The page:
Field-scale experiments reveal persistent yield gaps in low-input and organic cropping systems

  1. Alexandra N. Kravchenko
  2. Sieglinde S. Snapp
  3. G. Philip Robertson

Proceedings of the National Academy of Sciences of the United States of America


Meeting future food needs requires a substantial increase in the yields obtained from existing cropland. Prior global analyses have suggested that these gains could come from closing yield gaps—differences between yields from small-plot research versus those in farmer fields. However, closing this gap requires knowledge of causal factors not yet identified experimentally. Results here suggest that yield gaps can be closed using farming practices that use conventional synthetic chemicals, but practices that rely more on biological management—as is the case throughout much of the developing world and in organic agriculture—require renewed attention to field-scale resource demands and place greater emphasis on the importance of field-scale experimental research.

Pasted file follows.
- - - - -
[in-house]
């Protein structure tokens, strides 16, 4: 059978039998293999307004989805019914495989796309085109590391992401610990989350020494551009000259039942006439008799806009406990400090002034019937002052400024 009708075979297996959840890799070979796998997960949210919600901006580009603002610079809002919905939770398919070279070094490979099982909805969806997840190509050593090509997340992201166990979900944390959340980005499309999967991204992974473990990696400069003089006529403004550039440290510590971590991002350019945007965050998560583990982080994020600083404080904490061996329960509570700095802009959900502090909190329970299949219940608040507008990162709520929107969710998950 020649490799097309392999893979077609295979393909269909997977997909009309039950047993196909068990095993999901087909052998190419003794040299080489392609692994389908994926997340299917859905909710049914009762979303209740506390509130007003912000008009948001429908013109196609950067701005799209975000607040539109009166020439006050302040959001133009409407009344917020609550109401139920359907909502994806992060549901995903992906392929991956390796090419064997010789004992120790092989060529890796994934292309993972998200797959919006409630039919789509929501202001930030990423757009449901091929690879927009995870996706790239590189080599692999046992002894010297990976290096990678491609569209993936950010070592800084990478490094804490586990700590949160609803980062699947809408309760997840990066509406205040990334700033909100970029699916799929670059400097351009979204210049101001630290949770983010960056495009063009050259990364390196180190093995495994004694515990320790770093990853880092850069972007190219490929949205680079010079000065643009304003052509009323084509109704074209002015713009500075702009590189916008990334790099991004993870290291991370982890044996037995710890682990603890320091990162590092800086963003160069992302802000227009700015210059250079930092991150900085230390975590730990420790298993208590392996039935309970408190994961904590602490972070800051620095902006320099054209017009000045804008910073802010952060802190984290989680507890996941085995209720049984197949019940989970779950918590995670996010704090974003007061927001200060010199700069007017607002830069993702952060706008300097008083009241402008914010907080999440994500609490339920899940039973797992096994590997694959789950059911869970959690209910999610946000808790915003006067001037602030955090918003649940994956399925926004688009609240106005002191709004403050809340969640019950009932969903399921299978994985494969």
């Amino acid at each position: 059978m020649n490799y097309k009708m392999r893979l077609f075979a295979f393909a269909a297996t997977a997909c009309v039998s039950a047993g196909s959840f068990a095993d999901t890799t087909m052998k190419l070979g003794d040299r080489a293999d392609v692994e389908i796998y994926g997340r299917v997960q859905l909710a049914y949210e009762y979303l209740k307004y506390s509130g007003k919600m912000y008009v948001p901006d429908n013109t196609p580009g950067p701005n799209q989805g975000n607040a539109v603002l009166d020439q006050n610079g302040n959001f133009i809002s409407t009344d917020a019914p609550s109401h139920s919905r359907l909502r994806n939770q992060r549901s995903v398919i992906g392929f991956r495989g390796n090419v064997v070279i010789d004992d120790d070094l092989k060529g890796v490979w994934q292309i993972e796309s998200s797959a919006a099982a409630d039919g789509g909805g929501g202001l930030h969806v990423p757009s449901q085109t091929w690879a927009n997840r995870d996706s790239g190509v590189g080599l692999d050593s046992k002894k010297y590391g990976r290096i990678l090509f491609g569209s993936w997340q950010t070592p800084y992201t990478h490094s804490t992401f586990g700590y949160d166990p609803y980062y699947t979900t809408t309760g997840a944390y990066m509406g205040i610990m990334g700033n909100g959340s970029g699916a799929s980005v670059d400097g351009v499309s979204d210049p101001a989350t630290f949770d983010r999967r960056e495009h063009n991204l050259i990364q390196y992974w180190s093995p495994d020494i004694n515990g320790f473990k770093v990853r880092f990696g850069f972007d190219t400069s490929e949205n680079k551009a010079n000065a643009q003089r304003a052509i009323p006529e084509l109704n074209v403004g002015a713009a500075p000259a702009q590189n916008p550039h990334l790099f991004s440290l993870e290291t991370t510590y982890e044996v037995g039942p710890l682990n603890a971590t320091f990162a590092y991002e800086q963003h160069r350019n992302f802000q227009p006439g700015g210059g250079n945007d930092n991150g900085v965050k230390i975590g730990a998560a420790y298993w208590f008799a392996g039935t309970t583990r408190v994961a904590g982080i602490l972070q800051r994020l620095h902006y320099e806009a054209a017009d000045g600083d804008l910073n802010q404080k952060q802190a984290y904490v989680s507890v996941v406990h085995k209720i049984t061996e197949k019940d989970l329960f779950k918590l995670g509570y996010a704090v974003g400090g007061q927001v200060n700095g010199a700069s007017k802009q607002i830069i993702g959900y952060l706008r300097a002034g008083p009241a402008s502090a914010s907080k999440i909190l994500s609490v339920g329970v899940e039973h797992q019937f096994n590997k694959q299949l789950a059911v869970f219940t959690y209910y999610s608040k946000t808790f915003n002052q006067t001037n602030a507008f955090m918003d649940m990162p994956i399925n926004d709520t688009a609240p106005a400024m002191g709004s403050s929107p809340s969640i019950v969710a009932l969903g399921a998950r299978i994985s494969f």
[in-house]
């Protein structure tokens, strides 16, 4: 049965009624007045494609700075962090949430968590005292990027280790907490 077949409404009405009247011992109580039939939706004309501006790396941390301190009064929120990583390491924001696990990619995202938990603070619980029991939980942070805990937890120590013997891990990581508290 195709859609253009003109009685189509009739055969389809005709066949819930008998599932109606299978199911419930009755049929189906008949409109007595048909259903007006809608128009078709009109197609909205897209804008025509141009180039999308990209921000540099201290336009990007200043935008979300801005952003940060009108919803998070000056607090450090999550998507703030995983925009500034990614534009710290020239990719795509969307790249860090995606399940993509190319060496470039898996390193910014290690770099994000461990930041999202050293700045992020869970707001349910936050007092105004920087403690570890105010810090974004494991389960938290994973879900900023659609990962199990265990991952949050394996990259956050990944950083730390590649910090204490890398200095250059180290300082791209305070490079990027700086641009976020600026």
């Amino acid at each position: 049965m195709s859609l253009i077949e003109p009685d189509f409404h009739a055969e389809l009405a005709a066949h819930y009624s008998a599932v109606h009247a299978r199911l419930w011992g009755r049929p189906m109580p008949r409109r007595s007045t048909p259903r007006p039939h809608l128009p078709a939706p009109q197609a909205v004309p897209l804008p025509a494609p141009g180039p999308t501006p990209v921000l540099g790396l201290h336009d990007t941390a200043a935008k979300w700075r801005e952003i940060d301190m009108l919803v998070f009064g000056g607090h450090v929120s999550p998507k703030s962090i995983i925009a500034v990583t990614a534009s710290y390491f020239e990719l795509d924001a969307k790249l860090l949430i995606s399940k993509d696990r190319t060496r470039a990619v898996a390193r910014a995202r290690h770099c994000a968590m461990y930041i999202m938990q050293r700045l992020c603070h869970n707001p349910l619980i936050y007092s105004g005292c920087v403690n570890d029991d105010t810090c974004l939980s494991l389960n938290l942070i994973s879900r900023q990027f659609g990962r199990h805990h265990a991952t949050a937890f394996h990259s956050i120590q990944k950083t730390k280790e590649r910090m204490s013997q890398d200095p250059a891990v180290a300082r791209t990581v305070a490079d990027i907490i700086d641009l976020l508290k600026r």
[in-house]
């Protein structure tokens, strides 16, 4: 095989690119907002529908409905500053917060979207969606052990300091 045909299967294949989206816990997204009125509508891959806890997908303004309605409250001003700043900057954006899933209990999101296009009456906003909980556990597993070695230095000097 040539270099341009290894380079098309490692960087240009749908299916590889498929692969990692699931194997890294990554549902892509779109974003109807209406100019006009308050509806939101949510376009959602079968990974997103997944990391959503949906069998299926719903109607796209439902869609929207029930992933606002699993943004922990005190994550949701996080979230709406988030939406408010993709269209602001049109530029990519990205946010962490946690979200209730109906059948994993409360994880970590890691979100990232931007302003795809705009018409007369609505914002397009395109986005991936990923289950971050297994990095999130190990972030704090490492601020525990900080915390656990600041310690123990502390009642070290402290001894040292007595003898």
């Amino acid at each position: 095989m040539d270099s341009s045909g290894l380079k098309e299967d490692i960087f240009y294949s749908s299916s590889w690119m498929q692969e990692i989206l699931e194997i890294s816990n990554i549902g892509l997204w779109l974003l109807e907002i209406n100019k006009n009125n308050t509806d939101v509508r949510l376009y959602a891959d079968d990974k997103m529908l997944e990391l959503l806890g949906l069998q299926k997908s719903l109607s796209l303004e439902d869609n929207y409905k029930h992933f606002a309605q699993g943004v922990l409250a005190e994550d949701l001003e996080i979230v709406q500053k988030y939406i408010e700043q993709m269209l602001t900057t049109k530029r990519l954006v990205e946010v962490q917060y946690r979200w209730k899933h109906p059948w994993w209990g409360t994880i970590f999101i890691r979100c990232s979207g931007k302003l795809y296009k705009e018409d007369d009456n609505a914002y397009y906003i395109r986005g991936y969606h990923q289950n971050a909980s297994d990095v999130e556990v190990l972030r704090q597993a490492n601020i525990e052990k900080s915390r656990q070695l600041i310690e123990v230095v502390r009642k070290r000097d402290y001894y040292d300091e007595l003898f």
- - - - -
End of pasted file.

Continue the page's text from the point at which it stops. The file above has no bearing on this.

Knowledge of production-system performance is largely based on observations at the experimental plot scale. Although yield gaps between plot-scale and field-scale research are widely acknowledged, their extent and persistence have not been experimentally examined in a systematic manner. At a site in southwest Michigan, we conducted a 6-y experiment to test the accuracy with which plot-scale crop-yield results can inform field-scale conclusions. We compared conventional versus alternative, that is, reduced-input and biologically based–organic, management practices for a corn–soybean–wheat rotation in a randomized complete block-design experiment, using 27 commercial-size agricultural fields. Nearby plot-scale experiments (0.02-ha to 1.0-ha plots) provided a comparison of plot versus field performance. We found that plot-scale yields well matched field-scale yields for conventional management but not for alternative systems. For all three crops, at the plot scale, reduced-input and conventional managements produced similar yields; at the field scale, reduced-input yields were lower than conventional. For soybeans at the plot scale, biological and conventional managements produced similar yields; at the field scale, biological yielded less than conventional. For corn, biological management produced lower yields than conventional in both plot- and field-scale experiments. Wheat yields appeared to be less affected by the experimental scale than corn and soybean. Conventional management was more resilient to field-scale challenges than alternative practices, which were more dependent on timely management interventions; in particular, mechanical weed control. Results underscore the need for much wider adoption of field-scale experimentation when assessing new technologies and production-system performance, especially as related to closing yield gaps in organic farming and in low-resourced systems typical of much of the developing world.

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